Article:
WEST PALM BEACH — A 30-year-old woman on trial for allegedly stabbing her 8-month-old son repeatedly in the chest with a shard of glass was a loving mother who had a psychotic break, a defense attorney told jurors Tuesday.
Wendy Harden suffered the break after prescription painkillers she was taking were abruptly withheld from her, Assistant Public Defender Eunice Baros said in opening statements.
Harden had taken painkillers since having surgery for scoliosis as a teen, but when her husband took them away to prevent her from abusing them, Harden broke with reality, hallucinating and imagining things, Baros said.
She is not guilty by reason of insanity of attempted first-degree murder and two counts of aggravated child abuse, Baros argued to jurors.
Never miss a local story.
Prosecutor Reid Scott countered that Harden is guilty of the crimes because she was impaired by drugs and alcohol on the evening of the attack in December 2008. "Voluntary intoxication" is not a defense to the crimes, he said.
"It is never, ever, ever okay or excusable in any way to harm a child," Scott told jurors in opening statements.
The baby boy was "crying, crying, crying. She didn't want to deal with crying," Scott said. "She didn't want to deal with kids."
Harden could face up to life in prison if convicted as charged and sentenced to consecutive terms. The two counts of aggravated child abuse are for injuries suffered by Harden's baby boy and by her 8-year-old daughter, whose arm was sliced open.
Harden's neighbors in her Riviera Beach neighborhood, subpoenaed by prosecutors, testified Tuesday about the 8-year-old running to them, bleeding, and crying that her mother was trying to kill the baby.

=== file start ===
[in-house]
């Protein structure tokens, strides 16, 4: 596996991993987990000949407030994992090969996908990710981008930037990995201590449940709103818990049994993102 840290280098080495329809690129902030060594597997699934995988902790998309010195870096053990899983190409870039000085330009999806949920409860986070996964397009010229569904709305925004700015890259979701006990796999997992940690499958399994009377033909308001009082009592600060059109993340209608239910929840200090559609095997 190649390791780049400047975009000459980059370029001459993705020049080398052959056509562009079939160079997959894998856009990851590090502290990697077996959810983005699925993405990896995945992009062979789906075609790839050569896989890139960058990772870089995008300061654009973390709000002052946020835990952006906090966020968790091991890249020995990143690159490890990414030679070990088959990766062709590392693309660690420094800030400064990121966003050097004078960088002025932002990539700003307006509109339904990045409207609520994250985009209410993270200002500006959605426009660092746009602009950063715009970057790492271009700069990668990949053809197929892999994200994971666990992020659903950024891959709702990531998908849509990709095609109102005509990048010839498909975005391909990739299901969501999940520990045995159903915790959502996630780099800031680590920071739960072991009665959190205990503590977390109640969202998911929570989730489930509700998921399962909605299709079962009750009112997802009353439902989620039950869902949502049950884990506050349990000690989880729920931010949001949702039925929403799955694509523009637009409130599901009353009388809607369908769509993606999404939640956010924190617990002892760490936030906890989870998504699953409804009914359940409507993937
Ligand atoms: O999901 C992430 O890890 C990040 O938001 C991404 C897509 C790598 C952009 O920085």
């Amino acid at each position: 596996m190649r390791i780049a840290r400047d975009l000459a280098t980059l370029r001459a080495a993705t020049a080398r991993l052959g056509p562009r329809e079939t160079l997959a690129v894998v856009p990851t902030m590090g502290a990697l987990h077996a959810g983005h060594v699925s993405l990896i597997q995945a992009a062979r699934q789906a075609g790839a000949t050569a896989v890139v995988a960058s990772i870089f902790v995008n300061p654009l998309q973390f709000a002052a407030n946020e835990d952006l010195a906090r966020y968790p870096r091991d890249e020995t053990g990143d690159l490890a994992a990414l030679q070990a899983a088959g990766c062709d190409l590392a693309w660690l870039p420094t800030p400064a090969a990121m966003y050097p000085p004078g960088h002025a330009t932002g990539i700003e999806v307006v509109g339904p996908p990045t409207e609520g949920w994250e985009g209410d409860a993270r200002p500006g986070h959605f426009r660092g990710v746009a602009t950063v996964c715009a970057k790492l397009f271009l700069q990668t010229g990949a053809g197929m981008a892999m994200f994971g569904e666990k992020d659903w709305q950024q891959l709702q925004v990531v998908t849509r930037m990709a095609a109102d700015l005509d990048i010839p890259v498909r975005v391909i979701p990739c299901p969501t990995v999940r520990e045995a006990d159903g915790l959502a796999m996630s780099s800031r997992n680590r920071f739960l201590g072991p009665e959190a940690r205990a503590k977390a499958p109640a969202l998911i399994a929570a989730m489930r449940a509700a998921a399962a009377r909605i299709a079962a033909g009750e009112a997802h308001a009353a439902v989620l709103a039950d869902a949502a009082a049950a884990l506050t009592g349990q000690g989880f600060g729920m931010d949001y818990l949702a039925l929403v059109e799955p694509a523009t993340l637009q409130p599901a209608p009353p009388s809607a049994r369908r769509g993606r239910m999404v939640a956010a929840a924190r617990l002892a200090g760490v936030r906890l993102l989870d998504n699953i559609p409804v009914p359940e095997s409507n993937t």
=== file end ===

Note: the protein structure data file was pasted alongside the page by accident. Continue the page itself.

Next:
One neighbor, Josephine Davidson, wept as she saw evidence photos of the children's injuries. A second, Chad Elam, testified he restrained Harden and heard her saying '"I did this. The devil did this."
Elam and another neighbor described Harden as a changed woman that evening, her eyes dilated and sunken in.
"Did she flip out?" Baros asked Elam.
"If you want to call it that," he replied.
"You think she snapped?" Baros asked.
"Yes," he replied.
An officer who responded to the scene, Richard Rott, testified Harden talked of people in the trees with remote controls, controlling everyone.
Prosecutors' final witness late Tuesday was a pediatrician from the county's child protection team, Dr. William Rosenstein, who examined Harden's children. He concluded their injuries, which included bruising, were acts of intentional abuse.
Harden's two defenders, including Assistant Public Defender Jennifer Marshall, have the burden of proving Harden was insane at the time of the crime. They are expected to present witnesses Wednesday.